Prompted by a discussion with the internet’s Ryan Lambert on Twitter, I present this chart of the Penguins’ Corsi% with and without Crosby or Malkin on the ice for the six years in which that data is available.
Having two lines (Crosby and Malkin barely played together this year at 5v5) that can crank out Corsi% at 56% is a hell of an advantage for a team. It can overcome a lot of things. For example, this year, it overcame having a bottom two lines that piled up Corsi% at a 43.5% rate. That was the Pens achilles heel though. (Fine, their other achilles heel.)
Awards are awards and kind of silly but I found it sort of bizarre that Ray Shero won GM of the Year this year. The whole job in Pittsburgh is to put a bottom six on the ice around Malkin and Crosby. The Pens, for whatever reason, were unable to do that this year. They spent draft picks and prospects to get players who didn’t fix it. Flags fly forever and you don’t know how long Sid and Geno will be all-world players, so I get going for it. I just kind of think that the electorate rewarded the appearance of action rather than asking whether or not problems were actually fixed.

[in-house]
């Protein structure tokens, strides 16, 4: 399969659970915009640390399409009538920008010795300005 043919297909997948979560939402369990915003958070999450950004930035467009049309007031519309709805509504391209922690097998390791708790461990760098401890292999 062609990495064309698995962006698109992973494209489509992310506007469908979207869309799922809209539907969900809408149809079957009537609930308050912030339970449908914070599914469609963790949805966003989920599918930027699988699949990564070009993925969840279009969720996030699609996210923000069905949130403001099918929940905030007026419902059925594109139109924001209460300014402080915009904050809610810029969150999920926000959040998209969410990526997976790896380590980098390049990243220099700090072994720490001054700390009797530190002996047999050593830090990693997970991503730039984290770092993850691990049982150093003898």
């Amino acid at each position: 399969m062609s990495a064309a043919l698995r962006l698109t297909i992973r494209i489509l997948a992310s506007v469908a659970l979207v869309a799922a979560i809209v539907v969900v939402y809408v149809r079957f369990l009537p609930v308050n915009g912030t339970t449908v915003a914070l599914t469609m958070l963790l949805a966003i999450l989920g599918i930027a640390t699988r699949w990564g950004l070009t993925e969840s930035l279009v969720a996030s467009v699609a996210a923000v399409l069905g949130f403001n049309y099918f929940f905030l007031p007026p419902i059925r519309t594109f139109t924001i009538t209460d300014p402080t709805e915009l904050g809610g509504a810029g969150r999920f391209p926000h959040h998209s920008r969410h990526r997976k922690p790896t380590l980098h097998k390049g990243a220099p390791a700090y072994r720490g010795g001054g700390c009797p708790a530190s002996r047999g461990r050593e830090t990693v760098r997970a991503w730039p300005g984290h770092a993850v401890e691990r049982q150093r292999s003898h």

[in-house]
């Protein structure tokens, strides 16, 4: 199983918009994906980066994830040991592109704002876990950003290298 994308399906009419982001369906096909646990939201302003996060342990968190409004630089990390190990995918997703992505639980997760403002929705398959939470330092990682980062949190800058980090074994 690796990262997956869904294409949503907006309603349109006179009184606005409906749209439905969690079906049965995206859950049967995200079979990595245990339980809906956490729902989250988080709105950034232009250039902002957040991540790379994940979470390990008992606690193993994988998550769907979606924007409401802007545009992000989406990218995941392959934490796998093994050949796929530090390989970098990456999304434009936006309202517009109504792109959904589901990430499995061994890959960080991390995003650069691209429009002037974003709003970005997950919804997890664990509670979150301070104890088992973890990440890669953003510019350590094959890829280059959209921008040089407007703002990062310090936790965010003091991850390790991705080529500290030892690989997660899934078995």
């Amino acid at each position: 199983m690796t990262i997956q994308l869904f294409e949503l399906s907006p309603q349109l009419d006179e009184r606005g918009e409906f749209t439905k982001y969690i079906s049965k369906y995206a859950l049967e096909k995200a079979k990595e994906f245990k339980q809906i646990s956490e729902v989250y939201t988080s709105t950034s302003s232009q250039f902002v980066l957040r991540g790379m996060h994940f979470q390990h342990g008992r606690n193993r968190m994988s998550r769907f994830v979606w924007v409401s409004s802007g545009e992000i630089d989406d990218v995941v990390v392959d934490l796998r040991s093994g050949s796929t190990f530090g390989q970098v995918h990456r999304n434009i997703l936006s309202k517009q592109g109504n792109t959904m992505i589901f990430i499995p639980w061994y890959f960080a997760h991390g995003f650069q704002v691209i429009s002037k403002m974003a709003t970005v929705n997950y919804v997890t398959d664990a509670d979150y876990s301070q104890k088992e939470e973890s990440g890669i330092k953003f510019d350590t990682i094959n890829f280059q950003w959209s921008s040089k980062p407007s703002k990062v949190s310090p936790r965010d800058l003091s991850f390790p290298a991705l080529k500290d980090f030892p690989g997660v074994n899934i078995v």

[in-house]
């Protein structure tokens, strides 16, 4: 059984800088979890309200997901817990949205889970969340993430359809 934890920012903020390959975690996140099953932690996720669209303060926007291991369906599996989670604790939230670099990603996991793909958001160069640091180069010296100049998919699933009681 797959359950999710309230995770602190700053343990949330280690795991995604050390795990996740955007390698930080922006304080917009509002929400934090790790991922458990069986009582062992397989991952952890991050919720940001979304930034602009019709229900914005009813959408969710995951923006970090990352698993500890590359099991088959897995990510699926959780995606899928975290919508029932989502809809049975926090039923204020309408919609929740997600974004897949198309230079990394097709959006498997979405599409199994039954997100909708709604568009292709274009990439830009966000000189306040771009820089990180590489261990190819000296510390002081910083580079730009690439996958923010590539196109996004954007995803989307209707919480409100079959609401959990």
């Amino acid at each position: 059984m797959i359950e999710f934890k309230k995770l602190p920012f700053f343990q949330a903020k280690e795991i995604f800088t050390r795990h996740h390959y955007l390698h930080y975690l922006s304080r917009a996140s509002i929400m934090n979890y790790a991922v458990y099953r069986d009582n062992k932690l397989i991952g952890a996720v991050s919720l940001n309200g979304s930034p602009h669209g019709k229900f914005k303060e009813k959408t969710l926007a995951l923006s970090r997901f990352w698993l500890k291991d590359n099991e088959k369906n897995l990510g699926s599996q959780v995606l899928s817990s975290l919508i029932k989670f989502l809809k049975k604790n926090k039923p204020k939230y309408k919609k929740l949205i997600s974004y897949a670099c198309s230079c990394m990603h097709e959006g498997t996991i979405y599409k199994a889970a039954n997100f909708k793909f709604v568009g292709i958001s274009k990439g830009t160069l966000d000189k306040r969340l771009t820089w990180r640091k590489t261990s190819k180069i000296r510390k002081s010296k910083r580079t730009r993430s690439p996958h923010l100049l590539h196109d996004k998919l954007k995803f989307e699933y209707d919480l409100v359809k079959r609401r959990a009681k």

Crosby and Malkin are special players who kind of warp the laws of hockey – they’re players with true talent 5v5 on-ice shooting percentages that might be north of 10%. That being said, the bottom six was a pretty tremendous weakness in PIttsburgh last summer and I don’t see them as having fixed it this summer. This, to me, kind of symbolizes the difference between the elite in the West and the elite in the East – the elite teams in the West have their weaknesses but they don’t have glaring disaster areas like Pittsburgh did in the bottom six last year.Email Tyler Dellow at firstname.lastname@example.org